Author Topic: Review : Mystery of the Abbey  (Read 183 times)

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Review : Mystery of the Abbey
« on: March 20, 2018, 12:29:09 AM »
Hi there, My name is Fin
When asked about the genesis of The Name of the Rose, Umberto Eco famously remarked, “I desired to poison a monk.”
Apparently the good Professor is not alone. I first heard about Mystery of the Abbey from a visitor to Porta Ludovica, a kind soul who informed me that a certain game in Europe was quite busy poisoning monks. Well, actually one monk – Brother Adelmo, the same unfortunate fellow from The Name of the Rose. Figuring that any game based on Eco’s novel would be worth playing, I acquired a copy....
....and let it sit on my shelf for three months. Of course, I glanced through it first: a handsome board, some nifty cards featuring dozens of shifty-looking monks, and a tiny bell to ring. Overall, it looked like an offbeat imitation of Clue, with Brother Adelmo standing in for Mr. Body. Using check-off sheets, each player interrogated the other players, trying to solve the murder through the process of elimination. Cute, I thought, and then filed it away, waiting until I could scrounge up five other players to give it a good test run.
Ah, foolish me. Had I known how complex, devious, and, well, bizarre the game was, I would never have let it languish, lonely and unplayed, gathering dust between Star Trek Monopoly and “Cooties.” Happily, it was not to suffer the same bleak fate as its shelf-mates, their novelty long worn off and spirits departed to the Island of Misfit Toys. A few months later, some visiting friends suggested that a board game might be a fun way to spend the evening. Somewhere between the second case of beer and the pot of hot-dogs-boiled-in-beer, I pulled out Mystery of the Abbey. Not only did it look comfortably familiar to Clue, there was that mysterious little bell to ring. Perfect.
But before I describe our experience, a few words about the basic rules. To win, all you need to do is find the identity of the killer – the room and weapon are immaterial. There are 24 “suspect cards,” each sporting a picture of a monk. Each “suspect” has a set of identifying characteristics: fat or thin, hooded or unhooded, bearded or clean-shaven. Additionally, each monk is a member of one of three orders, and has one of three ranks: novice, brother, or father. Each suspect card matches up to one unique arrangement of these five identifying features – for example, Brother Berengar is a fat, clean-shaven, unhooded Benedictine; whereas Father William is a thin, bearded Templar with a fondness for hoods. After randomly selecting a suspect card and placing it under the gameboard as the culprit, the remaining cards are shuffled out to players, with a few extras kept on the side for later circulation แทงบอลเงินสด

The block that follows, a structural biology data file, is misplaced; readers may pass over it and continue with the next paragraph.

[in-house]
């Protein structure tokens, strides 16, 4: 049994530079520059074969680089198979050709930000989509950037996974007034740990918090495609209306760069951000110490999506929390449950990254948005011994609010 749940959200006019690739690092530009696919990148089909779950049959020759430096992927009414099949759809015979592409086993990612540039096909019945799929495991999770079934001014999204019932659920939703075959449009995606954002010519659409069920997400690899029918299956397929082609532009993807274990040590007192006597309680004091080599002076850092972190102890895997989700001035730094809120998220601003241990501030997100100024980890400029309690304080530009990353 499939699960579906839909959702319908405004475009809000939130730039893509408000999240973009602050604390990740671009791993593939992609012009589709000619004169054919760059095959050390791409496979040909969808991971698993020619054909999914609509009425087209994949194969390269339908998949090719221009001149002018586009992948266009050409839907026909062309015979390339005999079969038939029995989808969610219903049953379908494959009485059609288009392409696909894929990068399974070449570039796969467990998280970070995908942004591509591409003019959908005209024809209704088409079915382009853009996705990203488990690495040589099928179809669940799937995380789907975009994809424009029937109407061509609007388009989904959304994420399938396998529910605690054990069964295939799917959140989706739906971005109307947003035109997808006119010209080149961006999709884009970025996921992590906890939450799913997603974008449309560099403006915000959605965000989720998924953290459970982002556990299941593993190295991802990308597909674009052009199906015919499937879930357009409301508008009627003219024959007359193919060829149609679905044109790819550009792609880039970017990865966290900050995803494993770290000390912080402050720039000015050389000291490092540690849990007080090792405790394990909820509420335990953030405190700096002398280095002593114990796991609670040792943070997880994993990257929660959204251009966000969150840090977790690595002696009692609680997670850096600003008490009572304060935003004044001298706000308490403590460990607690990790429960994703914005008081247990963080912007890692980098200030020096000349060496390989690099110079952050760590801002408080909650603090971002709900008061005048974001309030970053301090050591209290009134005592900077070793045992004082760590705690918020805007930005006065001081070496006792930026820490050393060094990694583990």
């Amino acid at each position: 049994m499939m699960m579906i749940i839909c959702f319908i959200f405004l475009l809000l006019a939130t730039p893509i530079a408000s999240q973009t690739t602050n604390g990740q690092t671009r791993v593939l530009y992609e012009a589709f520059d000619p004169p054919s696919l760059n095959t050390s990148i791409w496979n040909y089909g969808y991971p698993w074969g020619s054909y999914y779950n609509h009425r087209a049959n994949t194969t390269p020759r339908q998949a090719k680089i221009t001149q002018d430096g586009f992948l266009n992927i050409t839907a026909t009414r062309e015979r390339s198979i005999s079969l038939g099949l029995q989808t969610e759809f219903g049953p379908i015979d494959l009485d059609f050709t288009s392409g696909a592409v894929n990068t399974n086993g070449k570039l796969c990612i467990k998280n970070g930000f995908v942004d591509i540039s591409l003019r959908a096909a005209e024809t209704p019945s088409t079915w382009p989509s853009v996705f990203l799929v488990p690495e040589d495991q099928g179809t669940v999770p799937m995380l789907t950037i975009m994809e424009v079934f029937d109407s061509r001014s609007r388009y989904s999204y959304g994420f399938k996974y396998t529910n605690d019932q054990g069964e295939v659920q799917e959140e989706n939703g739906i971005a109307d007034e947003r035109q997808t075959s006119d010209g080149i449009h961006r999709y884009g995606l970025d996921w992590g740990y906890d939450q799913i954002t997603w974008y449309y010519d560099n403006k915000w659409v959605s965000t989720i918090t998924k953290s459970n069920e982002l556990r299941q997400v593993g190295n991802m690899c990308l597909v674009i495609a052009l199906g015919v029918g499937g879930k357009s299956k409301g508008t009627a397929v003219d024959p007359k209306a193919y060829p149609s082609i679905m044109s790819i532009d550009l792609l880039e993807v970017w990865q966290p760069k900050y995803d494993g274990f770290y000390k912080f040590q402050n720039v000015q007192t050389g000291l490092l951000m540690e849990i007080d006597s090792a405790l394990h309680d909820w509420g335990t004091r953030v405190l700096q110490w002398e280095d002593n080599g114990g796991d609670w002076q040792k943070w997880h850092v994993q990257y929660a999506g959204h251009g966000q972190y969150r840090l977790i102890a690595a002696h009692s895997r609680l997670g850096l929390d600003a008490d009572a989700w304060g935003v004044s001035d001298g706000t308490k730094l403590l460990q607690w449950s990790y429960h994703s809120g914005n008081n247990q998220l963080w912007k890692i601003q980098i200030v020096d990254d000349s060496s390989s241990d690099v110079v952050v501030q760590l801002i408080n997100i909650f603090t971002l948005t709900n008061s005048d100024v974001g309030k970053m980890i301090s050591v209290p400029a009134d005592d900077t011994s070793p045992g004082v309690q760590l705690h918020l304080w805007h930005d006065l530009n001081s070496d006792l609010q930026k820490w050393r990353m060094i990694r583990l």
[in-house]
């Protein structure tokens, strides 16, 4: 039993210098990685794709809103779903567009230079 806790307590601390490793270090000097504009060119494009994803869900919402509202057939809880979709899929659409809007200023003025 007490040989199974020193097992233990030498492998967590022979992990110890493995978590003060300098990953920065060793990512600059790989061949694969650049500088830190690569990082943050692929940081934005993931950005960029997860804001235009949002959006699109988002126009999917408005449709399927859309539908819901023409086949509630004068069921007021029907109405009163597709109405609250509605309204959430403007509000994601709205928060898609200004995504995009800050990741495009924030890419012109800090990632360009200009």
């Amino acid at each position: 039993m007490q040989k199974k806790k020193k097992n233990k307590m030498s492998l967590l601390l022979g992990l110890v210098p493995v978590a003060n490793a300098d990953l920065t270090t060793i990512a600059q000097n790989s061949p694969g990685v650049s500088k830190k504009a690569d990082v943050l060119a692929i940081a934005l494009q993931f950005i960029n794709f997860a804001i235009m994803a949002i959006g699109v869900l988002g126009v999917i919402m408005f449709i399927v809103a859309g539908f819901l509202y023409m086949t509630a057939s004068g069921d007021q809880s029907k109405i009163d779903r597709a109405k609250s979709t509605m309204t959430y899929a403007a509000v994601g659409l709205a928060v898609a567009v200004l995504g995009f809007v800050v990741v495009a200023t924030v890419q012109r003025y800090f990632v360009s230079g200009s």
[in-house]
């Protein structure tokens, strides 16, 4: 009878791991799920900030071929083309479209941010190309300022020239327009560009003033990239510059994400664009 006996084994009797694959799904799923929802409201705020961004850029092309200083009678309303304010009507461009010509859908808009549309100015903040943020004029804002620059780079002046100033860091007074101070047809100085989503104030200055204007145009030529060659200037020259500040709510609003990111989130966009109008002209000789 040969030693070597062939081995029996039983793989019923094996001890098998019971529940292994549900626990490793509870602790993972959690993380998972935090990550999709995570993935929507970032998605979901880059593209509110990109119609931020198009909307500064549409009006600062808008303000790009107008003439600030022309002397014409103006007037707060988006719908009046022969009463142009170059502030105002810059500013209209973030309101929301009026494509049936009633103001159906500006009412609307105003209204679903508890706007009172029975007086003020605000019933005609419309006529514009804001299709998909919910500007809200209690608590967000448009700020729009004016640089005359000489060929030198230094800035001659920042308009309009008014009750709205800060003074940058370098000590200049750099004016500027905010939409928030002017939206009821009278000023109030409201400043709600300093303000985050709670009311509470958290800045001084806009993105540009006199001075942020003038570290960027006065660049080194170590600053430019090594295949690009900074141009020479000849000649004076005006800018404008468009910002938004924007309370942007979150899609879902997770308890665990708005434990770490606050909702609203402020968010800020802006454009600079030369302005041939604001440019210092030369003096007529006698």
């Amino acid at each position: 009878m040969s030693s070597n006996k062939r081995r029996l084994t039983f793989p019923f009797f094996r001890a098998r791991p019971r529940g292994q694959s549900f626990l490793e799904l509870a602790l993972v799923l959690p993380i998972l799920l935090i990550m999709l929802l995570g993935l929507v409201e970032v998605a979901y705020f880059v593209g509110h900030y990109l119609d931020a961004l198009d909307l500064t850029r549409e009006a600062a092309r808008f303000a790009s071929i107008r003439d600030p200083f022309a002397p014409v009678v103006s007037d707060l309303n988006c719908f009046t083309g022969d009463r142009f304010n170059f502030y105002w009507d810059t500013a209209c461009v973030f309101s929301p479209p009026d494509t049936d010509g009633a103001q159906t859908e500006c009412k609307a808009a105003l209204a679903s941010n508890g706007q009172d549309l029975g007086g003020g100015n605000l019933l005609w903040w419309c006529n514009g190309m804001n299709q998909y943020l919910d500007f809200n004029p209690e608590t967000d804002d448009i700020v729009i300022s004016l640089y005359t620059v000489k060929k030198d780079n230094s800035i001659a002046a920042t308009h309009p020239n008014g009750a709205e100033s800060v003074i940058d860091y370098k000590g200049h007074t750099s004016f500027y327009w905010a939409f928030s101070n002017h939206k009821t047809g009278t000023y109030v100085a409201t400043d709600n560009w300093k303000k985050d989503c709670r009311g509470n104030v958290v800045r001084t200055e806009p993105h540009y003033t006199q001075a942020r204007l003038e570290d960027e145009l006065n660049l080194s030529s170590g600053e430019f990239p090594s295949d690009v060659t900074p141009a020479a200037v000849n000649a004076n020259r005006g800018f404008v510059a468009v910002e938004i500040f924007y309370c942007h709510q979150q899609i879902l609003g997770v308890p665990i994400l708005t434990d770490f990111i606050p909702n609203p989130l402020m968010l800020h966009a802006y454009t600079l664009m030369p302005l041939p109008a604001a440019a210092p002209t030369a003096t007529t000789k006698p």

Aha, you think – you only have to find the killer? This should be easier than Clue! But this notion is woefully deceptive. For those of you keeping track, an Abbey player must navigate nearly twice as many variables as a Clue player: “I think the evildoer is a thin, clean-shaven, unhooded Franciscan novice!” versus “Professor Plum, in the Conservatory, with the Candlestick.” Additionally, unlike Clue, players do not win by a single, all-or-nothing guess. In Mystery of the Abbey, players accumulate points through “revelations,” public statements of fact regarding a single variable: “I think the killer is bearded,” or “The culprit is not a Franciscan.” Eventually, a player makes an “accusation” by naming the killer: if another player has that card, he reveals it, proving the accuser wrong, and the game continues. After the killer is correctly accused, the winner is determined by tallying points – points added for correct revelations and accusations, points deducted for incorrect revelations and accusations. Although the person who makes the correct accusation is often the winner, this is not certain – another player can win if he’s made strategic revelations throughout the game and accumulated enough points.
The rooms of the abbey are not part of the mystery itself, but areas where players may confront each other by asking questions: “Do you have any Templars,” “What was the last card you were shown,” or even, “Where are you going next?” The player so questioned may decline to answer, signifying an “oath of silence;” but if he answers, he is permitted to ask a question in return. Also, each room imposes its own rules: in the Confessional, you are allowed to sneak a peek at another’s cards, but the next person to visit the room gets a peek at your own. You may raid the other player’s “Home Cells,” but if they catch you, you are sent to the Chapel to do “penance,” losing a turn. If you stop in at the Crypt, you are filled with inner peace, and are awarded a free turn to use at any point during the game. If you are the player with the least amount of suspect cards in hand, the Library bestows you with a “Biblioteca” card, granting you a secret benefit. And so on.
So much for the “complex” part, but what ab